A nipple is a bulge (bump) of tissue found on the breast from which milk flows during breastfeeding. Just as breasts come in all shapes and sizes, so do nipples.
While most people have protruding nipples, about 10 to 20 percent have inverted nipples. Flat nipples are another possible change.
In addition to different shapes and sizes, nipples can point forward, sideways, or down. People may have hairy nipples and sometimes extra nipples. Knowing that these differences are normal may be a relief since many people are self-conscious about their nipples.
This article will explain normal changes in nipple type and describe when to call your healthcare provider with concerns.
While protruding nipples are the most common type, their exact shape also varies from person to person. One study found that the average height of the nipple was 0.9 cm or 1/3 of an inch. Protruding nipples can become more erect if exposed to cold, touch stimulation, or during sexual arousal.
The nipple is surrounded by a pigmented circle called the areola. Depending on a person’s skin tone, it can be pink to brown. The areola has glands that lubricate the nipple to aid breastfeeding.
It is important to be familiar with the usual shape and size of your nipples so that you can report any sudden or one-sided changes to your healthcare provider.
About 1% to 5% of people have one or more extra nipples, called supernumerary nipples. These extra nipples will not cause harm or need to be removed.
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Inverted nipples do not protrude, but are hidden beneath the surface of the skin. As a result, they may dent or be inhaled. Inverted nipples are usually a congenital condition you are born with.
Inverted nipples are caused by shortening of the milk ducts that pull the nipple tissue inward. Inverted nipples can still occur with protruding nipples, especially when stimulated. However, some inverted nipples never stick out. Although harmless, inverted nipples can make breastfeeding difficult.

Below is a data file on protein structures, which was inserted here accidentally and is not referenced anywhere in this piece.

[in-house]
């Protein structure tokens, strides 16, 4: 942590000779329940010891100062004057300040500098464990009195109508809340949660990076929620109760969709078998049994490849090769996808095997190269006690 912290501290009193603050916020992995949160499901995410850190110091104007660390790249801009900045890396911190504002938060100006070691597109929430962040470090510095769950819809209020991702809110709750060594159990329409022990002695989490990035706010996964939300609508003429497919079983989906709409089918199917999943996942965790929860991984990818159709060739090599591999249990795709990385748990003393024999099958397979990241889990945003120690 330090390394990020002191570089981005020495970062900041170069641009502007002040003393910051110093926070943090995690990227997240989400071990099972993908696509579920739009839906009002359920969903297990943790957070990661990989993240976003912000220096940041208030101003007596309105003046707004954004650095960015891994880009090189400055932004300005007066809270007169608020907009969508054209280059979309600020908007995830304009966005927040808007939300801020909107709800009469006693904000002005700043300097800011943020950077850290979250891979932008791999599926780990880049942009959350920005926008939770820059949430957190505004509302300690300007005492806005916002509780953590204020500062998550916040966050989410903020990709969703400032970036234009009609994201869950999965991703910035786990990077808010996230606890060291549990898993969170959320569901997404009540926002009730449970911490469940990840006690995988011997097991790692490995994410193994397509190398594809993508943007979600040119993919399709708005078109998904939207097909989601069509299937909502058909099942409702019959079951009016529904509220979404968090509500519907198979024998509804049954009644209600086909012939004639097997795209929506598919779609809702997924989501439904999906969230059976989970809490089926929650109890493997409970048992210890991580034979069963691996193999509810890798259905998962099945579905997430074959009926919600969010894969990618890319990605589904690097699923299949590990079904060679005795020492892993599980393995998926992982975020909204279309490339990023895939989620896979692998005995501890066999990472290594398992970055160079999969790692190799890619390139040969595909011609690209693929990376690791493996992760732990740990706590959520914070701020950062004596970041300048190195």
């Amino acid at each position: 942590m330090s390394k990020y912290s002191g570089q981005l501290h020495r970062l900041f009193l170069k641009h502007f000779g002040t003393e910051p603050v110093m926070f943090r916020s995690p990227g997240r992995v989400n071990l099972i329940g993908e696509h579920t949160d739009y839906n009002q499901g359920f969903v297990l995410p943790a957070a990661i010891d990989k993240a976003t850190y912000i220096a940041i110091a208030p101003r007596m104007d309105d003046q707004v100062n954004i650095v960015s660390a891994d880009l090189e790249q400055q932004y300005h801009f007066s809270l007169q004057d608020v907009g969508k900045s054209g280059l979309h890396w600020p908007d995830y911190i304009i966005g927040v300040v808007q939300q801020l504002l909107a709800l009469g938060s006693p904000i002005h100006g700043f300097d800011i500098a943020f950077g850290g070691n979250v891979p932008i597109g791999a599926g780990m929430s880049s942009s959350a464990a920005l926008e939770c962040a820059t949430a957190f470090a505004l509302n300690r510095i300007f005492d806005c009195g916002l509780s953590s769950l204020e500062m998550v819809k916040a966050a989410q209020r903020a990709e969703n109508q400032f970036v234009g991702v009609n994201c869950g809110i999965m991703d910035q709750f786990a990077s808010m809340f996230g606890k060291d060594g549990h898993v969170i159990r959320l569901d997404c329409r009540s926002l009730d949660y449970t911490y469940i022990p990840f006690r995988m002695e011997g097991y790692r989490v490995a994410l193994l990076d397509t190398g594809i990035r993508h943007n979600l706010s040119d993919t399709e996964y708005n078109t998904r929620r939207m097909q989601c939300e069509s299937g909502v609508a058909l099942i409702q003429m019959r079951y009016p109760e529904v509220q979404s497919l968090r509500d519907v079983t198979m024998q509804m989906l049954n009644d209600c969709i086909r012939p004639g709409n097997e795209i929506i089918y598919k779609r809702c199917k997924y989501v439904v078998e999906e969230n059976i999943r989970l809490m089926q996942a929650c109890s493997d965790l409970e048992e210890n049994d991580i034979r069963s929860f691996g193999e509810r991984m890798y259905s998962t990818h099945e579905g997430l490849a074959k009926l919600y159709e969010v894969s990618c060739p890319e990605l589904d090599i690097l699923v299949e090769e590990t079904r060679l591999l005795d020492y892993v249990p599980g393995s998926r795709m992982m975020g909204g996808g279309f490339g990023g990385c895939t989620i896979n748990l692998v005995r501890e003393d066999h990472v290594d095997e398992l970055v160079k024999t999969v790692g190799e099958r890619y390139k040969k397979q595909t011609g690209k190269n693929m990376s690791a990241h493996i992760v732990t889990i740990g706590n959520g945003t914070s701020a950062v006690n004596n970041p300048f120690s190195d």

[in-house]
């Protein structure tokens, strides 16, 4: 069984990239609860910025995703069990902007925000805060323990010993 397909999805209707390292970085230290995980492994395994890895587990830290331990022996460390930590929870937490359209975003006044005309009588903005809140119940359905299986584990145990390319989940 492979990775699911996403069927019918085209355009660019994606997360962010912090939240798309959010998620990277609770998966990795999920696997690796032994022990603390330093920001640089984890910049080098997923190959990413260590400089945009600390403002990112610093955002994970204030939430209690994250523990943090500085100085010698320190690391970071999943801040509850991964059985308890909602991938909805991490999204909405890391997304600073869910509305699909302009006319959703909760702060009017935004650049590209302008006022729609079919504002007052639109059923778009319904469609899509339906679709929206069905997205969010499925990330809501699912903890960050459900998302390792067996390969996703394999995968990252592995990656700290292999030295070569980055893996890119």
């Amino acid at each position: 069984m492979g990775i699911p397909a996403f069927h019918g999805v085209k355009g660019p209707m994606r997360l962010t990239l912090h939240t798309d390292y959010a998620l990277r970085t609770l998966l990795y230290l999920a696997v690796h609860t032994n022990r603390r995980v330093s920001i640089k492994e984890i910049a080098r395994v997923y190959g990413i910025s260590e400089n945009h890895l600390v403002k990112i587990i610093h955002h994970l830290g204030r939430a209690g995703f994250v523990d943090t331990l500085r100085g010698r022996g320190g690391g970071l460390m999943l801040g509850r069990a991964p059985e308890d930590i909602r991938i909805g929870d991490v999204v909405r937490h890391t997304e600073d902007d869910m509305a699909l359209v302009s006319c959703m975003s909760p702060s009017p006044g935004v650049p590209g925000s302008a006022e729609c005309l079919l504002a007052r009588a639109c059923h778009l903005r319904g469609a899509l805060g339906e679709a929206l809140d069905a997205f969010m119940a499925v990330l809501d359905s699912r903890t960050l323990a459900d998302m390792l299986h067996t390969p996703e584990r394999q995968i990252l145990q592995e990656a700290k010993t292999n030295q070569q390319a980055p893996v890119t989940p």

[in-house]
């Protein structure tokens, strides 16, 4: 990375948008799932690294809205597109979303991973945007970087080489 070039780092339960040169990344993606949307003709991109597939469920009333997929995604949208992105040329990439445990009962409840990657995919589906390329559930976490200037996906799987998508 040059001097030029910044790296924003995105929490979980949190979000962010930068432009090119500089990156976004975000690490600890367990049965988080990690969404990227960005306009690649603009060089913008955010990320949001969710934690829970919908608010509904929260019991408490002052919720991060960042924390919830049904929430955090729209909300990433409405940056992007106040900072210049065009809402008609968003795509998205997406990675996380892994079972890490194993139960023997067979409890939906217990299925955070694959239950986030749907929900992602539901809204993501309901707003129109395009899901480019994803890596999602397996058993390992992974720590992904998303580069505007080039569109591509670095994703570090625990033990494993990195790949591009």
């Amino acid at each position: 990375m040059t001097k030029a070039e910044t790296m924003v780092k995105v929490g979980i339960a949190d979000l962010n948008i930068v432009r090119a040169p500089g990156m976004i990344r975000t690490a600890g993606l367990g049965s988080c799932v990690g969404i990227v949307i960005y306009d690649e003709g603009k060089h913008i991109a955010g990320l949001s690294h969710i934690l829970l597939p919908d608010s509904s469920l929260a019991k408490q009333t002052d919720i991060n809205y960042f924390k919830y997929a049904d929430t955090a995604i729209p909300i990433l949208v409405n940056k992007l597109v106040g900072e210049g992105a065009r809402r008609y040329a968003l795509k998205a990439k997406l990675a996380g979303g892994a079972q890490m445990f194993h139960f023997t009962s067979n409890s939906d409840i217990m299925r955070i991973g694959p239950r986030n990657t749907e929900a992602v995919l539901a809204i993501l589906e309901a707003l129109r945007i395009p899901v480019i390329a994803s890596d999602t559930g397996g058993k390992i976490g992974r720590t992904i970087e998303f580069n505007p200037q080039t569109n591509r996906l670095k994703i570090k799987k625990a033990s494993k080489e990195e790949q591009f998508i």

A protruding nipple that is suddenly inverted, especially on one side, can be a sign of breast cancer and should be evaluated by your healthcare provider.
Some women are self-conscious about the appearance of their inverted nipples. Here are some options for reversing inverted nipples:
- For mild inversions, self-retracting devices and vacuum methods have been used. However, results are usually modest and usually not long-term.
- Plastic surgery can be done to reverse the inverted nipple. There are several different programs to choose from. If you’re interested in this approach, find a plastic surgeon with experience in treating inverted nipples.
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Flat nipples are not raised or inverted, but are flush with the areola. While some flat nipples become erect during cold temperatures, stimulation, or arousal, others always remain flat.
Women with flat nipples who plan to breastfeed may experience some difficulties. Moms can try gently pulling the nipple forward and “rolling” between the fingers to make the nipple stick out. Using a breast pump for a few seconds before breastfeeding can also help pull the nipple forward.